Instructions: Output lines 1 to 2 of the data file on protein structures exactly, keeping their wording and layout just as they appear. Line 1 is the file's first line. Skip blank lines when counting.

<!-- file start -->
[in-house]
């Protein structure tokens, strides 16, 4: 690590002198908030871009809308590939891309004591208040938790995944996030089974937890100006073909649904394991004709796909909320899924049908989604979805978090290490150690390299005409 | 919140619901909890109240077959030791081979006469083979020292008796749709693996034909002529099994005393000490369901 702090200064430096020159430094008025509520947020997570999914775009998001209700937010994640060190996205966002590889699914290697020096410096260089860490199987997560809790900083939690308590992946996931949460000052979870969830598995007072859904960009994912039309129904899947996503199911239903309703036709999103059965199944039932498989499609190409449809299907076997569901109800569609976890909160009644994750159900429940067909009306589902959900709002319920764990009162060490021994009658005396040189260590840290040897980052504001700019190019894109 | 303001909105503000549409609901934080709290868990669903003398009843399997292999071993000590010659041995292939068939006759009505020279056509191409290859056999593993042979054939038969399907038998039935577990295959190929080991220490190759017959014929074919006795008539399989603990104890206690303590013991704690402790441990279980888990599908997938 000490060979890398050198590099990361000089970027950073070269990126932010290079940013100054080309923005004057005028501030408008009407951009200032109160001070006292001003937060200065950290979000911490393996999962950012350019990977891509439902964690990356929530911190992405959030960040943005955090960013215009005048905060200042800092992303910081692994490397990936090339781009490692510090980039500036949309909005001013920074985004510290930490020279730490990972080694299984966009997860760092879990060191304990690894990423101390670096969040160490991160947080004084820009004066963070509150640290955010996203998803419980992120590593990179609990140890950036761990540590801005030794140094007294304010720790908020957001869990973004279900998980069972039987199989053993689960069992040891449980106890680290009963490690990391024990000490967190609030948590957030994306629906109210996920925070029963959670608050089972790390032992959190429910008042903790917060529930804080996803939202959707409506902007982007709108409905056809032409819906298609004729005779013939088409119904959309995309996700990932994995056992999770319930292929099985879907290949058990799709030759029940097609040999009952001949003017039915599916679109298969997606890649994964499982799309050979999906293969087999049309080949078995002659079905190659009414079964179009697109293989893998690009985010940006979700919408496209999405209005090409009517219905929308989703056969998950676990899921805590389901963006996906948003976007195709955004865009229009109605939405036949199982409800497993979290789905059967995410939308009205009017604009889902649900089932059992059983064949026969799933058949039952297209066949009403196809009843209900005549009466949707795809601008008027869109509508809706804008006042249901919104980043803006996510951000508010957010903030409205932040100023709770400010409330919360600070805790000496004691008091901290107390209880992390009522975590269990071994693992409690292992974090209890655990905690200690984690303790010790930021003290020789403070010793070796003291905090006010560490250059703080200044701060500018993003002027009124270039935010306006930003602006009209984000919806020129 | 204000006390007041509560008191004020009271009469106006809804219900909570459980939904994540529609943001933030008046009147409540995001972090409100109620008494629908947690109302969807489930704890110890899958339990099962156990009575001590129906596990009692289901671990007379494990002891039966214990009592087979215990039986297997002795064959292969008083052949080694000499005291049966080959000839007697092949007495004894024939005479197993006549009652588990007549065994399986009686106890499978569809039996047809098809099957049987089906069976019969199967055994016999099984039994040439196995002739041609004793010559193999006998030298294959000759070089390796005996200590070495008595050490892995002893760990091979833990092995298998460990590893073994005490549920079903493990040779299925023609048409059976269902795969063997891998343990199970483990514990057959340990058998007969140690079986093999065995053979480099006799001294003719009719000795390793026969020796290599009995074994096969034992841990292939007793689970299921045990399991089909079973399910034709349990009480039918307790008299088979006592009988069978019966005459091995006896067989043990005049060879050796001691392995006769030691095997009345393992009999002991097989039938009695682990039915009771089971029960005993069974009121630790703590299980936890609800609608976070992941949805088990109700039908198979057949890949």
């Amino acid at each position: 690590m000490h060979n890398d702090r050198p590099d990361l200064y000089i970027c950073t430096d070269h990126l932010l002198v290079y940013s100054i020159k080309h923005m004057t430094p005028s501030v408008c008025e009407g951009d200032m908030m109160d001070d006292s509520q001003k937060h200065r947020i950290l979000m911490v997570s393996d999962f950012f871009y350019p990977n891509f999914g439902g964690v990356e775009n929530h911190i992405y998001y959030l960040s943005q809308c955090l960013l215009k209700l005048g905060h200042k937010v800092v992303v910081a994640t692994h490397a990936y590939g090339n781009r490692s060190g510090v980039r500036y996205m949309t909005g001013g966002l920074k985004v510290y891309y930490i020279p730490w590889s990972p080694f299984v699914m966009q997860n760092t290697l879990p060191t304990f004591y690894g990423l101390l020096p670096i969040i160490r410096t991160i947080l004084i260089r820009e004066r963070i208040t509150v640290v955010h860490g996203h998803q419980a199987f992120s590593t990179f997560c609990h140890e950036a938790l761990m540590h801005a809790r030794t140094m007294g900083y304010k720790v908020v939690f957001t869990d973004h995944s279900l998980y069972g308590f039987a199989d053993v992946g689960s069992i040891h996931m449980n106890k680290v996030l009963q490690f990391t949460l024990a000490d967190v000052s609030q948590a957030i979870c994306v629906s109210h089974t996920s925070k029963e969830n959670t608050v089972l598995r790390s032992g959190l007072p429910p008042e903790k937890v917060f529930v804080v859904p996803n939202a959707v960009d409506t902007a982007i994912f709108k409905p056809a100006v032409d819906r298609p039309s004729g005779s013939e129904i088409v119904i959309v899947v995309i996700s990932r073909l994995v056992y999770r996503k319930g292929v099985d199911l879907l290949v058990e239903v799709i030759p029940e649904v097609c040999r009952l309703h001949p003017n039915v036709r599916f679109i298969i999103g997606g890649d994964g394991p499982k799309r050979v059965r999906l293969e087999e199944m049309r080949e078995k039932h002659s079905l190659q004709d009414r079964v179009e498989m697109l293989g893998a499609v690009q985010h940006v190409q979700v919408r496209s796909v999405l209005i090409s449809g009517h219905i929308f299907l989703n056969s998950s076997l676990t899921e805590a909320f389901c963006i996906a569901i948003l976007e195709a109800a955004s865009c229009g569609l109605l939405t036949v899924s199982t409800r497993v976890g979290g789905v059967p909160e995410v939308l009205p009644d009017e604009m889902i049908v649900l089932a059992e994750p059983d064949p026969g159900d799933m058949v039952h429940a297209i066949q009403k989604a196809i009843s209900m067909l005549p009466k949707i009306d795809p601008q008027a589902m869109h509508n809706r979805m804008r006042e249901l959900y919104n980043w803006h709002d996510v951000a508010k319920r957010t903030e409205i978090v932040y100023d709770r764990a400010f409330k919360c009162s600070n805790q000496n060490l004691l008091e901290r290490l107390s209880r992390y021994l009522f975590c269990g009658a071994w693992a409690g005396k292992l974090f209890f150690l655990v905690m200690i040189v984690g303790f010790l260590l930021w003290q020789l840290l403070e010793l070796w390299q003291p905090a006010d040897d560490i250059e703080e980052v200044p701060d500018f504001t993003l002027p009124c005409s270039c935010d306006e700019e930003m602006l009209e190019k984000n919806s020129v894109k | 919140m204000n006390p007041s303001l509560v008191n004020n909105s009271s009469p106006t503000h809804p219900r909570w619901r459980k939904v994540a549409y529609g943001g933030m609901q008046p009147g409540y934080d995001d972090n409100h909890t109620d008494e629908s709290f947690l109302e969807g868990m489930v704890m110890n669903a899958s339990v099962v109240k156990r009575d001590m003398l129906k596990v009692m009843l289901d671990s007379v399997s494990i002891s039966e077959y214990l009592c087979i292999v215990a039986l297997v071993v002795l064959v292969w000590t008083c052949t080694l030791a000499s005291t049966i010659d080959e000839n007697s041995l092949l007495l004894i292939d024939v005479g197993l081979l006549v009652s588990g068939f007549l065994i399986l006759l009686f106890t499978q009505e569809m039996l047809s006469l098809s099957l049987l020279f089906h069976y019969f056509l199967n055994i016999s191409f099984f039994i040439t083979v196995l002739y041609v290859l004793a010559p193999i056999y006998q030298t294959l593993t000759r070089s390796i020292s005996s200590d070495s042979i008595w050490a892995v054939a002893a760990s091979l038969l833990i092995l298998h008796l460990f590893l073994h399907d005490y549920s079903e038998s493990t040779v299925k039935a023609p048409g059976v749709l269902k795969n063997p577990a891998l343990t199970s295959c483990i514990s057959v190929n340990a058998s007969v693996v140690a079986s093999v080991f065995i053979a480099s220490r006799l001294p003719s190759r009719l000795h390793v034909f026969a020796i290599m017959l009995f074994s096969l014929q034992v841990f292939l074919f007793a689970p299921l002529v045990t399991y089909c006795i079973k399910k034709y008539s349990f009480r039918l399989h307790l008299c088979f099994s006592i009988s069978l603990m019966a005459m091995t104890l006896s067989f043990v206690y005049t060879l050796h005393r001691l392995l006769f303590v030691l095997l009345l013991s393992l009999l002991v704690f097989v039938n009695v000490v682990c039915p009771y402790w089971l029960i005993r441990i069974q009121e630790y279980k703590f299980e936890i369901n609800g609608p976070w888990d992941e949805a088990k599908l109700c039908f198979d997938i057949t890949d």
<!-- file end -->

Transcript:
[in-house]
């Protein structure tokens, strides 16, 4: 690590002198908030871009809308590939891309004591208040938790995944996030089974937890100006073909649904394991004709796909909320899924049908989604979805978090290490150690390299005409 | 919140619901909890109240077959030791081979006469083979020292008796749709693996034909002529099994005393000490369901 702090200064430096020159430094008025509520947020997570999914775009998001209700937010994640060190996205966002590889699914290697020096410096260089860490199987997560809790900083939690308590992946996931949460000052979870969830598995007072859904960009994912039309129904899947996503199911239903309703036709999103059965199944039932498989499609190409449809299907076997569901109800569609976890909160009644994750159900429940067909009306589902959900709002319920764990009162060490021994009658005396040189260590840290040897980052504001700019190019894109 | 303001909105503000549409609901934080709290868990669903003398009843399997292999071993000590010659041995292939068939006759009505020279056509191409290859056999593993042979054939038969399907038998039935577990295959190929080991220490190759017959014929074919006795008539399989603990104890206690303590013991704690402790441990279980888990599908997938 000490060979890398050198590099990361000089970027950073070269990126932010290079940013100054080309923005004057005028501030408008009407951009200032109160001070006292001003937060200065950290979000911490393996999962950012350019990977891509439902964690990356929530911190992405959030960040943005955090960013215009005048905060200042800092992303910081692994490397990936090339781009490692510090980039500036949309909005001013920074985004510290930490020279730490990972080694299984966009997860760092879990060191304990690894990423101390670096969040160490991160947080004084820009004066963070509150640290955010996203998803419980992120590593990179609990140890950036761990540590801005030794140094007294304010720790908020957001869990973004279900998980069972039987199989053993689960069992040891449980106890680290009963490690990391024990000490967190609030948590957030994306629906109210996920925070029963959670608050089972790390032992959190429910008042903790917060529930804080996803939202959707409506902007982007709108409905056809032409819906298609004729005779013939088409119904959309995309996700990932994995056992999770319930292929099985879907290949058990799709030759029940097609040999009952001949003017039915599916679109298969997606890649994964499982799309050979999906293969087999049309080949078995002659079905190659009414079964179009697109293989893998690009985010940006979700919408496209999405209005090409009517219905929308989703056969998950676990899921805590389901963006996906948003976007195709955004865009229009109605939405036949199982409800497993979290789905059967995410939308009205009017604009889902649900089932059992059983064949026969799933058949039952297209066949009403196809009843209900005549009466949707795809601008008027869109509508809706804008006042249901919104980043803006996510951000508010957010903030409205932040100023709770400010409330919360600070805790000496004691008091901290107390209880992390009522975590269990071994693992409690292992974090209890655990905690200690984690303790010790930021003290020789403070010793070796003291905090006010560490250059703080200044701060500018993003002027009124270039935010306006930003602006009209984000919806020129 | 204000006390007041509560008191004020009271009469106006809804219900909570459980939904994540529609943001933030008046009147409540995001972090409100109620008494629908947690109302969807489930704890110890899958339990099962156990009575001590129906596990009692289901671990007379494990002891039966214990009592087979215990039986297997002795064959292969008083052949080694000499005291049966080959000839007697092949007495004894024939005479197993006549009652588990007549065994399986009686106890499978569809039996047809098809099957049987089906069976019969199967055994016999099984039994040439196995002739041609004793010559193999006998030298294959000759070089390796005996200590070495008595050490892995002893760990091979833990092995298998460990590893073994005490549920079903493990040779299925023609048409059976269902795969063997891998343990199970483990514990057959340990058998007969140690079986093999065995053979480099006799001294003719009719000795390793026969020796290599009995074994096969034992841990292939007793689970299921045990399991089909079973399910034709349990009480039918307790008299088979006592009988069978019966005459091995006896067989043990005049060879050796001691392995006769030691095997009345393992009999002991097989039938009695682990039915009771089971029960005993069974009121630790703590299980936890609800609608976070992941949805088990109700039908198979057949890949």